Chapter 7, 8, & 9: Angular Kinetics, Fluid Mechanics, & Mechanics of Biological Materials

Angular Kinetics

Looks at the cause of motion.
Answers questions to why we perform certain movements.
-Why a discuss thrower spins.
-Why a long jumper "runs" in the air.

Angular Inertia

Property of an object to resist change in its angular motion.
Is directly related to the mass of an object.
-Heavier objects are harder to start or stop swinging.
Location of the mass of an object is in relation to the axis of rotation.
-The further out t

Radius of Gyration

Length that shows how far the axis is from CoG.
Radius of Gyration = K
Out of the two factors that influence angular inertia,
-This K is more important than mass.
--A longer bat is harder to stop/start than a heavier one.

Inertia and the Human Body

Human beings can move their limbs relative to each other, we can change our weight distribution around a longitudinal axis (our CoG).
-Figure skater video example.

Inertia and Linear Velocity

The longer the radius of gyration of the striking surface of an object, the more linear velocity is generated.
-Longer golf club
Remember linear velocity is caused by Ang. Acceleration(radius).
-However, the longer the implement, the more inertia it has (

Angular Momentum

Remember, linear momentum is the product of mass and velocity.
Angular momentum is the product of angular inertia (which is a product of mass) and angular velocity.

Angular Impulse

Remember, linear impulse is the product of force and amount of time of that force.
-Therefore, angular impulse is the product of force (in this case a torque) and the time of application.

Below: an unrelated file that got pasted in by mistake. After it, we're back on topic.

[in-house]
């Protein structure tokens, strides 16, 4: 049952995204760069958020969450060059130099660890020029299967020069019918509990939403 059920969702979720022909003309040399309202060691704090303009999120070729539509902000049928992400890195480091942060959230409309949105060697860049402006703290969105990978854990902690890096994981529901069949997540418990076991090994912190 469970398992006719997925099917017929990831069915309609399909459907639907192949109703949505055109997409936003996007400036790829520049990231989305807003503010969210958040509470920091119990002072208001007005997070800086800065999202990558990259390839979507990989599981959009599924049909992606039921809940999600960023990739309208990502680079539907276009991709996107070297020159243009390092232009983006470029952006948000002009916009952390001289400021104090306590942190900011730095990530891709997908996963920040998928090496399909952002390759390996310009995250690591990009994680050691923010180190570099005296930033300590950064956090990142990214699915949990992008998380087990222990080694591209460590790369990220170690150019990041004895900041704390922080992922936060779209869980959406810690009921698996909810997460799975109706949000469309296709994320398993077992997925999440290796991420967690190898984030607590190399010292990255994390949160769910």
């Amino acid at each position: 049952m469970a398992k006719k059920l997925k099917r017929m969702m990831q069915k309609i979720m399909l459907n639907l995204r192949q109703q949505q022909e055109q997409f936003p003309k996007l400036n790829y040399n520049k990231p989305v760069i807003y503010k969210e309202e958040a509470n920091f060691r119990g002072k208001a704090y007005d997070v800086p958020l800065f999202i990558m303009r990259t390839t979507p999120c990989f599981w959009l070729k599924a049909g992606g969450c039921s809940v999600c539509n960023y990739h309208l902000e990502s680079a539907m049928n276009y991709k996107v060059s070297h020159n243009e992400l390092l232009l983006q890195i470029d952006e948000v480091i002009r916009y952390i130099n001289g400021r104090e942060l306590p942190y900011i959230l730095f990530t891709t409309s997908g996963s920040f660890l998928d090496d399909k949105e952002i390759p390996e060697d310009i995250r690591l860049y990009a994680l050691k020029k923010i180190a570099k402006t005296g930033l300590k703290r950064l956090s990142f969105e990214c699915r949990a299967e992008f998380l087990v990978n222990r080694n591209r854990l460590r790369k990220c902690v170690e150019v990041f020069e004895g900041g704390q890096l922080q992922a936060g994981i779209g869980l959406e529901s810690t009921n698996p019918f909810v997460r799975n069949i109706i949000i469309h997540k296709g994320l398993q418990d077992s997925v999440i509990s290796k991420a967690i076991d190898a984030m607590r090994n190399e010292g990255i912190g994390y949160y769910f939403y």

Impulse impacts momentum.
-So the longer we can apply a torque, the

Fluid Mechanics

The forces that fluids exert on objects moving through them.
-We are most concerned with water and air.

Fluid Forces

-Buoyant Force
-Dynamic Force

Buoyant Force

1 o 2 types of fluid forces.
Force exerted on an object by a fluid environment being immersed in.
This force is related the size of the object and how much is immersed in the fluid.
Pressure- results from the force applied to the object immersed in the fl


The weight of the water causes pressure (force) on the object.
-It's a reaction force caused by the object displacing the fluid.
-Every meter equates to around 9800N of weight, equating to 9800N/m.

Buoyancy of the Human Body

Density- is a ratio between mass to volume (fat display).
-The density of water is around 1000kg/m.
In order to be buoyant, we must be less dense than water.
-Muscles and bones have densities greater than 1000kg/m.
-Fat is less than 1000kg/m.
-These densi

Dynamic Force

1 of 2 types of fluid forces.
Force due to an objects motion in a fluid.
Force due to motion.
Relative to the:
-density of the fluid (water or air)
-surface area of the object
-velocity of the object traveling in the fluid
Has to do with the principle of

Relative Velocity

The difference between the object's velocity and the fluid velocity.

Wind Assistance in Sports

A tail wind pushes the object/runners forward (+)
A head wind pushes the object/runners backwards (-).
Field Goal attempt
Running events
-Maximum legal wind assistance(2m/s)

Drag Force

1 of 2 components of dynamic fluid force.
Works in opposition to the relative motion of the object.
-It typically slows the velocity of the object.
Produced by two categories:
-Surface drag
-Form drag
Reducing this in sports can be done two ways:
-Make th

Surface Drag

1 of 2 categories of drag force.
Its known as skin friction.
-It's the friction between the fluid and surface area of the object.
Oftentimes we can not change the fluid (air/water).
-We focus on reducing skin friction.